President Jimmy Carter leaving Three Mile Island, shortly after the accident

1979 Three Mile Island accident[edit]

One of the largest accidents was the Three Mile Island incident in Middleton, Pennsylvania in 1979. Believed today to have been caused mostly by human error, a partial-meltdown occurred when a valve was left open, letting out substantial amounts of reactor coolant.[50]

Governor Dick Thornburgh, on the advice of NRC Chairman Joseph Hendrie, advised the evacuation "of pregnant women and pre-school age children...within a five-mile radius of the Three Mile Island facility." The evacuation zone was extended to a 20 mile radius on Friday March 30.[51] Within days, 140,000 people had left the area.[52] More than half of the 663,500 population[53] within the 20 mile radius remained in that area.[51] According to a survey conducted in April 1979, 98% of the evacuees had returned to their homes within 3 weeks.[51]

Although some debate remains, "several health studies found there were no long-term adverse effects on the health of the population living around Three Mile Island."[54] "Even though there was a release of radiation, the radiation dose to people living within 10 miles of the plant was eight millirem, and no more than 100 millirem to any single individual. Eight millirem is about equal to a chest X-ray, and 100 millirem is about a third of the average background radiation received by U.S. residents in a year.[54]

Aerial photo of Chernobyl, taken from the Russian space station, Mir

1986 Chernobyl disaster[edit]

Main article: Chernobyl Disaster

The 1986 disaster in Chernobyl, USSR is generally considered to be the worst nuclear disaster, to date. On 25 April 1986, during routine maintenance, the crew at Chernobyl began preparing for a test of the reactor's turbine. During the test, the site experienced a loss of their main electrical power supply [55] Because of this loss of power, the automatic shutdown mechanisms failed, and the reactor started to become unstable. As the Chernobyl operators tried to cool the rods by inserting them into the reactor core, a large power surge occurred. This is generally believed to be from a design flaw in the rods.[55]

This power surge combined with the hot fuel rods touching the water in the reactor caused "fuel fragmentation along with rapid steam production and an increase in pressure." [55] This led to the fuel rods to rupture, and the safety protocols for the reactor core could not withstand the damage of 3-4 of its fuel rod assemblies. The resulting pressure inside the core forced the covering plate of the reactor to dislodge itself, also "rupturing the fuel channels and jamming all the control rods, which by that time, were only half-way down." [55] The resulting steam from the incident caused many of the emergency cooling circuits to malfunction. This led to a large fission explosion which released radioactive materials into the atmosphere. In a period of a few seconds, a second explosion occurred which caused graphite fragments of the fuel ruptured rods to be blasted into the atmosphere, although debate still exists, some scientists believe that it was caused by a "zirconium-steam reactions" [55]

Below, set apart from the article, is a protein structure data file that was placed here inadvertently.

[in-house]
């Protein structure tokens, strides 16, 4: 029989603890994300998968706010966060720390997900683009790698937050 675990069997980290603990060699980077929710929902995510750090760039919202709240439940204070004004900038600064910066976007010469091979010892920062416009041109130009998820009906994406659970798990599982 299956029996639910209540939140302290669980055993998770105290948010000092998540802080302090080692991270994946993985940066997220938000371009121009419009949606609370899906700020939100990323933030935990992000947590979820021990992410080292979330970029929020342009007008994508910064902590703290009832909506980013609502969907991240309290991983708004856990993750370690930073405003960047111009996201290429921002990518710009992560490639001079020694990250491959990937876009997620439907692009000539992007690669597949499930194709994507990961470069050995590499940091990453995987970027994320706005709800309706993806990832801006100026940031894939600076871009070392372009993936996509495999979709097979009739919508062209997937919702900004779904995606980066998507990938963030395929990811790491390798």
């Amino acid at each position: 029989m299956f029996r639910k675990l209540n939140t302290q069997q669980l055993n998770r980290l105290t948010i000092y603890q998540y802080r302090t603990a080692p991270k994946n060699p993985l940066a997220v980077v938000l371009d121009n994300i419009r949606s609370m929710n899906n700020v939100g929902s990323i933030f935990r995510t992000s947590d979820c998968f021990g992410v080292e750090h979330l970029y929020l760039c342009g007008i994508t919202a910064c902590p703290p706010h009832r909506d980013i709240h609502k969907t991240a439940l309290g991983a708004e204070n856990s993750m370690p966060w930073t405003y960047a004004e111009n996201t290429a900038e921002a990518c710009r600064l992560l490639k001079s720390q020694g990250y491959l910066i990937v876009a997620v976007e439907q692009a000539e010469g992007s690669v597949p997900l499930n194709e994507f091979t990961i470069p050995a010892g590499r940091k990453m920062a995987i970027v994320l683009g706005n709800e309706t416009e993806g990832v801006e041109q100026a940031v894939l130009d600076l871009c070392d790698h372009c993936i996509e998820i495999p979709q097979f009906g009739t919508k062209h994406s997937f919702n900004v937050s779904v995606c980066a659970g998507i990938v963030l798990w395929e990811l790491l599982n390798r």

Chernobyl radiation map from the 1996 CIA Handbook

According to World-Nuclear.org, "Two workers died as a result of the explosions. The graphite (of which, about a quarter of the 1200 tons was estimated to have been ejected) and fuel became incandescent and started a number of fires, causing the main release of radioactivity into the environment. A total of about 14 EBq (14 x 1018 Bq) of radioactivity was released, over half of it being from biologically-inert noble gases."[55]

Following the explosion, hundreds of tons of water per hour were poured into the reactor to douse the fires which were releasing radioactive smoke. However, this was quickly abandoned after half a day, to prevent water from flooding units 1 and 2. For the next eight days, "Some 5000 tons of boron, dolomite, sand, clay and lead were dropped by helicopter onto the burning core in an effort to extinguish the blaze and limit the release of radioactive particles."[55]

Aside from the two initial deaths, officially, 28 more died in the following weeks. Soon after, 336,000 people were evacuated after the explosion and fire. Eradiated ash, dust, and smoke traveled across much of Europe including Russia, Ukraine, and Belarus. There is a heated debate over the official number of deaths, illnesses and subsequent birth defects caused by the plant's meltdown. The estimated number of deaths potentially resulting from the accident vary enormously; the World Health Organization (WHO) suggested it could reach 4,000 while a Greenpeace report puts this figure at 200,000 or more. According to WHO, by mid-2005, only about 50 deaths could be directly associated with the disaster.[56]

A 1979 anti-nuclear protest in Harrisburg, Pennsylvania after the Three Mile Island incident

Public opinion after Chernobyl[edit]